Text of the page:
Last week, I caught myself in the middle of the Netflix series, Halston. It’s based on the life of Roy Halston, the American designer who rose to international fame in the ‘70s.
The incredible thing about Halston is his constant evolution and curiosity to use different fabrics and materials across the span of his career. During the mid 70’s, he worked on his first perfume, and the process reminded me of how I teach design from the inside out.
All fragrances consist of three notes: The base note, the heart note, and the top note.
The base note is the most important note. It’s about your past. The smells, feelings, and memories are all the artifacts that define who you are. Base notes bring depth and solidity to a perfume. Without the base, you have no fixatives to strengthen the heart and top notes that sit above. These are fundamental truths, in your life and the base of the fragrance.
These notes aren’t recognized immediately, but the heaviness of the molecules allows them to be revealed after the dissipation of the top two layers.
In design, this is what I refer to as the inside portion of inside-out design. Like the base note of a perfume, it refers to your foundational layer. Your core values, your inspirations, where you grew up, and everything that makes you, unique.
This is where we start in building our new design decisions. It’s a unique combination of traits that can’t be found anywhere else.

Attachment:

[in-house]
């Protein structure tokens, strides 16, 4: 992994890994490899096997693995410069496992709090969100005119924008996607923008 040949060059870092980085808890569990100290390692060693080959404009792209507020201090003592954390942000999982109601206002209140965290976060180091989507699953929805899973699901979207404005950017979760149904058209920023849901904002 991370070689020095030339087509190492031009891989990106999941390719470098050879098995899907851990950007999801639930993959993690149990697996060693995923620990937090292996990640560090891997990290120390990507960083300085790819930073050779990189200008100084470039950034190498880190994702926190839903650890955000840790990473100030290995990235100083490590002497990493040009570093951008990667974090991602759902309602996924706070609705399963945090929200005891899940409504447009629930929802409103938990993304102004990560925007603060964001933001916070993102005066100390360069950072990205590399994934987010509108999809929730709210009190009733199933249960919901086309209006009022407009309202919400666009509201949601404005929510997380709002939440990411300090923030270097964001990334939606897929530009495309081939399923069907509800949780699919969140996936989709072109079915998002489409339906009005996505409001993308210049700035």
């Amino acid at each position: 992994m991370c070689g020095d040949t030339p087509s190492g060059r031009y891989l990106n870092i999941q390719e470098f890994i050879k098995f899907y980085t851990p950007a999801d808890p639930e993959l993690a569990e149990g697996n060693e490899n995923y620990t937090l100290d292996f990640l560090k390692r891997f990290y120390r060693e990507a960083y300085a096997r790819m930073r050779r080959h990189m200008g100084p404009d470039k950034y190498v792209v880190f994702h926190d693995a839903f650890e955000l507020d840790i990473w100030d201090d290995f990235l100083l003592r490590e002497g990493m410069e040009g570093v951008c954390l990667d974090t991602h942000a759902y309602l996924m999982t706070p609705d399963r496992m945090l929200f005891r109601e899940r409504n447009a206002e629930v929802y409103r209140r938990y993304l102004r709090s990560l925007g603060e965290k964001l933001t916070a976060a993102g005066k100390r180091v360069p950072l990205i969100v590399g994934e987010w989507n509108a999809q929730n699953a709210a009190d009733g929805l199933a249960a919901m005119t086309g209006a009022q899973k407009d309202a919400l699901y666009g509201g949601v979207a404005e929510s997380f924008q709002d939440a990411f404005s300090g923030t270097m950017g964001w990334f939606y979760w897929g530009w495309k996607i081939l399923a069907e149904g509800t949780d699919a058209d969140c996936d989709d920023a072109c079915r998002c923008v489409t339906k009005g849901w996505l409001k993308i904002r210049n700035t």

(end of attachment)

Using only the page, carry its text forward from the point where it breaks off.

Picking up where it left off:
The note sits in the middle and can be thought of as your soul. It holds all of these base note truths together. The body of the heart note uses more oil, and acts as a buffer between the top and base note. It reveals itself just before the top note disappears, and helps to soften the immediate blow as the base note appears.
The heart note is like a visual mood board, a glue that builds a visual aesthetic from our base layer. It’s the in-between layer communicating our uniqueness to the world. It describes who you are not with words, but with imagery. The visual aesthetic of a heart note combines color, light, textures, and shapes.
Also known as the head note, top notes consist of small and light molecules. They command immediate attention but evaporate quickly. The top note must be aggressively sharp and distinct, with the ability to stand out within just a few seconds. If you happen to try a perfume sample at a store, take a whiff of a glass of wine, or choose which deodorant to use quickly, this is the note you’re basing your decision on.
Top notes are like our website home pages, product landing pages, newsletters, email drip campaigns, pitch decks, and Twitter profiles. They must be distinct enough to capture the attention of someone within just a few seconds. We only pray they stick around long enough to smell the other notes, but we’re not always lucky.
All notes work together, but if one’s missing, the entire pyramid crumbles.
People judge books by their cover, so make sure to pay attention to every single note.